Additionally, it is critical that these injuries be documented for analysis and improvement of the safety program. If by mid-year we have already had eight hand injuries, we can quickly identify that there is something very wrong with our safety program and we need to focus in on hand safety.
But if these incidents are not reported or documented, we won’t be able to diagnose the problem accurately, or we may not even realize he have a problem.
Every incident we prevent as a result of conducting effective incident investigations is a life saved, it is one less person in pain or suffering, it is money and time saved.
However, we will never know exactly how many incidents our efforts will have prevented, because they never happened. It has been my goal as a safety professional to save one life. I believe that through focused efforts on incident investigations and corrective actions we can save one life.
- Serious / Other-Than-Serious / Posting Requirements – $12,934 per violation
- Failure to Abate Prior Violation – $12,934 per day beyond the abatement date
- Willful / Repeated Violations – $129,336
Fines alone can be substantial, especially if employers have a history of violations, previous citations, or issues that have made them subject to OSHA’s Severe Violator Enforcement Program or criminal violations. In addition, ancillary costs may persist into the future and have a significant impact on a businesses’ bottom line and ability to remain in business.
- Costs associated with abatement – Employers are required by law to certify full and complete abatement of alleged hazards, which means they must first determine what, according to OSHA, should be done to abate the condition noted in the violation.Many times employers simply explain that “more training” will prevent future recurrence. Often, however, OSHA requires substantial changes in materials, equipment, and practices used by employers. Not only do these changes inherently cost time and money, they may also impact employers through slowed or reduced rates of production, which directly affects revenue.
- Risks of future litigation – OSHA citations create the potential for collateral damage, including civil lawsuits related to liability, workers’ compensation, personal injury or wrongful death lawsuits, indemnification proceedings, and more. They can also open the door to parallel inspections and sanctions from other regulatory authorities, ranging from the Environmental Protection Agency (EPA) to the Wage and Hourly Division (DOL). These matters are fact-specific, but that can be substantially impacted by OSHA citations.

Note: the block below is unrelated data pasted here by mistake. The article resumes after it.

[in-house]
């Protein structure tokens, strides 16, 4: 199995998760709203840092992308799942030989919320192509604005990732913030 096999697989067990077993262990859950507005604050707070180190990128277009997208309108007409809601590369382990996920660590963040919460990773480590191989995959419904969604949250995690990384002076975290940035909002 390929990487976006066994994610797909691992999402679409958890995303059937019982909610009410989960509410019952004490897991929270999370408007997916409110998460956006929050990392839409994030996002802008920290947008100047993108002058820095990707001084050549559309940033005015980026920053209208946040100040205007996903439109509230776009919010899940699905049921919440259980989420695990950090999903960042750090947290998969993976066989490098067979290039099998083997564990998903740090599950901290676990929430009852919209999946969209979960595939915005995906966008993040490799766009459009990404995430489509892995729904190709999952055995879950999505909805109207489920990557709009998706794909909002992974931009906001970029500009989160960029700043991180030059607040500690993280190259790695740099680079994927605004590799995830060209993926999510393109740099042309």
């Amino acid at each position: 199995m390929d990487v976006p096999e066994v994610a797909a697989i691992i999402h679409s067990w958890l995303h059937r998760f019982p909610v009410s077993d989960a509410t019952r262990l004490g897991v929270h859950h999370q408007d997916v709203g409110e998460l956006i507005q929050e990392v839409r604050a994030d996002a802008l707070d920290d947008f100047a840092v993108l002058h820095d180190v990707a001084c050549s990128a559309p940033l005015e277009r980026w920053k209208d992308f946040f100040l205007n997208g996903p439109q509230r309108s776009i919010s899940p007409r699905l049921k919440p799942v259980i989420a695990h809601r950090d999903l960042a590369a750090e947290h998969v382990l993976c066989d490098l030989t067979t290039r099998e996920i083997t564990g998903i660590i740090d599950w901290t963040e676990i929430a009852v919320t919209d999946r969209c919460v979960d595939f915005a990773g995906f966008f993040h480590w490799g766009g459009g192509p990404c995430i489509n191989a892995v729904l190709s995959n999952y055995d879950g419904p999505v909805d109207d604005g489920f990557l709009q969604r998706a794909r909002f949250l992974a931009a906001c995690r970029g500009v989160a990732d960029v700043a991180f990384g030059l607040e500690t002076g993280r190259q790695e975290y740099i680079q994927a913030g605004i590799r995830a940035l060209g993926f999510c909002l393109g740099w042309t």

- Repeat citations – OSHA’s repeat citation policy allows the agency to classify new violations involving similar hazards related to the same CFR standard as repeat violations, which carry fines up to $129,336. This can significantly impact employers, especially when companies operate multiple locations and facilities.
- Willful citations – Violations classified as willful allege employers intentionally and knowingly disregarded regulations. OSHA dedicates additional resources to handling willful citations, which can not only result in significantly enhanced fines, punitive damages, and criminal violations, but also future risks involving increased oversight (i.e. more frequent inspections and citations) and company reputation. In some cases, willful violations may have criminal implications, especially if they result in catastrophes and/or death.
- Competition/loss of contracts – Reputation is not only important to shareholders, employees, and consumers, but also to contractors and other companies with whom employers conduct business. Poor safety records can prevent the acquisition of new business contracts, and retaining current contracts, which is why citations and the levels the citations are graded at can put companies at a disadvantage and threaten their bottom line. In highly competitive industries, this can be magnified, as some companies decline projects involving businesses with even “serious” violations or a record of poor safety performance.
OSHA citations that seem small or insignificant can end up being extremely costly. OSHA citations remain on a company’s record for up to 5 years.
Reducing the potential for having citations is the best strategy through the hierarchy of controls, but if that inevitably fails you need the advice of experts to make informed decisions, such as to contest or to settle, redefine the category of the citation, reduce the fine amount or what abatement strategy to incorporate.